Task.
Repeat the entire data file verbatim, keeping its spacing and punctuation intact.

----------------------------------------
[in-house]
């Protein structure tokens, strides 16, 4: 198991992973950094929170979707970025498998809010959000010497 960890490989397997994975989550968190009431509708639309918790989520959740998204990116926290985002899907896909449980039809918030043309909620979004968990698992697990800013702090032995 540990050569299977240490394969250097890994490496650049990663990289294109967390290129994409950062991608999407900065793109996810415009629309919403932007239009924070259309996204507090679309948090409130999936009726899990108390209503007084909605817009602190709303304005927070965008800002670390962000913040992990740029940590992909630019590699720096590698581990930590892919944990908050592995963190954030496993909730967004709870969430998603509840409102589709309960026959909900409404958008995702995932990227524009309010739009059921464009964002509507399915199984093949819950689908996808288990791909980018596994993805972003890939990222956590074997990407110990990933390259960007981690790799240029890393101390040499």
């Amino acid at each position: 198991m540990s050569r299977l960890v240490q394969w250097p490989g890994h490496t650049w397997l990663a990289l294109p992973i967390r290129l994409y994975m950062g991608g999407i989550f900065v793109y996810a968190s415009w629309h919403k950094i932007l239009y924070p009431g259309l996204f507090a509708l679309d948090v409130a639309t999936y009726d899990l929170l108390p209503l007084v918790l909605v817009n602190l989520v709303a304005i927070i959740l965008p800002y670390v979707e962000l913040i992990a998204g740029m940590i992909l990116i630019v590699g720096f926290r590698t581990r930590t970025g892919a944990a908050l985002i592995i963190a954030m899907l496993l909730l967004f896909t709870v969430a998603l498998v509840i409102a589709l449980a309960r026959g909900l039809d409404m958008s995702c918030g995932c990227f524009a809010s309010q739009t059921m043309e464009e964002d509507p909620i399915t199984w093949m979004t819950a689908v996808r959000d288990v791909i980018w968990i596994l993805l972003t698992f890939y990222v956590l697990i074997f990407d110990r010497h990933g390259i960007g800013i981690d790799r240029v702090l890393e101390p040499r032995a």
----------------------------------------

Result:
[in-house]
């Protein structure tokens, strides 16, 4: 198991992973950094929170979707970025498998809010959000010497 960890490989397997994975989550968190009431509708639309918790989520959740998204990116926290985002899907896909449980039809918030043309909620979004968990698992697990800013702090032995 540990050569299977240490394969250097890994490496650049990663990289294109967390290129994409950062991608999407900065793109996810415009629309919403932007239009924070259309996204507090679309948090409130999936009726899990108390209503007084909605817009602190709303304005927070965008800002670390962000913040992990740029940590992909630019590699720096590698581990930590892919944990908050592995963190954030496993909730967004709870969430998603509840409102589709309960026959909900409404958008995702995932990227524009309010739009059921464009964002509507399915199984093949819950689908996808288990791909980018596994993805972003890939990222956590074997990407110990990933390259960007981690790799240029890393101390040499």
């Amino acid at each position: 198991m540990s050569r299977l960890v240490q394969w250097p490989g890994h490496t650049w397997l990663a990289l294109p992973i967390r290129l994409y994975m950062g991608g999407i989550f900065v793109y996810a968190s415009w629309h919403k950094i932007l239009y924070p009431g259309l996204f507090a509708l679309d948090v409130a639309t999936y009726d899990l929170l108390p209503l007084v918790l909605v817009n602190l989520v709303a304005i927070i959740l965008p800002y670390v979707e962000l913040i992990a998204g740029m940590i992909l990116i630019v590699g720096f926290r590698t581990r930590t970025g892919a944990a908050l985002i592995i963190a954030m899907l496993l909730l967004f896909t709870v969430a998603l498998v509840i409102a589709l449980a309960r026959g909900l039809d409404m958008s995702c918030g995932c990227f524009a809010s309010q739009t059921m043309e464009e964002d509507p909620i399915t199984w093949m979004t819950a689908v996808r959000d288990v791909i980018w968990i596994l993805l972003t698992f890939y990222v956590l697990i074997f990407d110990r010497h990933g390259i960007g800013i981690d790799r240029v702090l890393e101390p040499r032995a």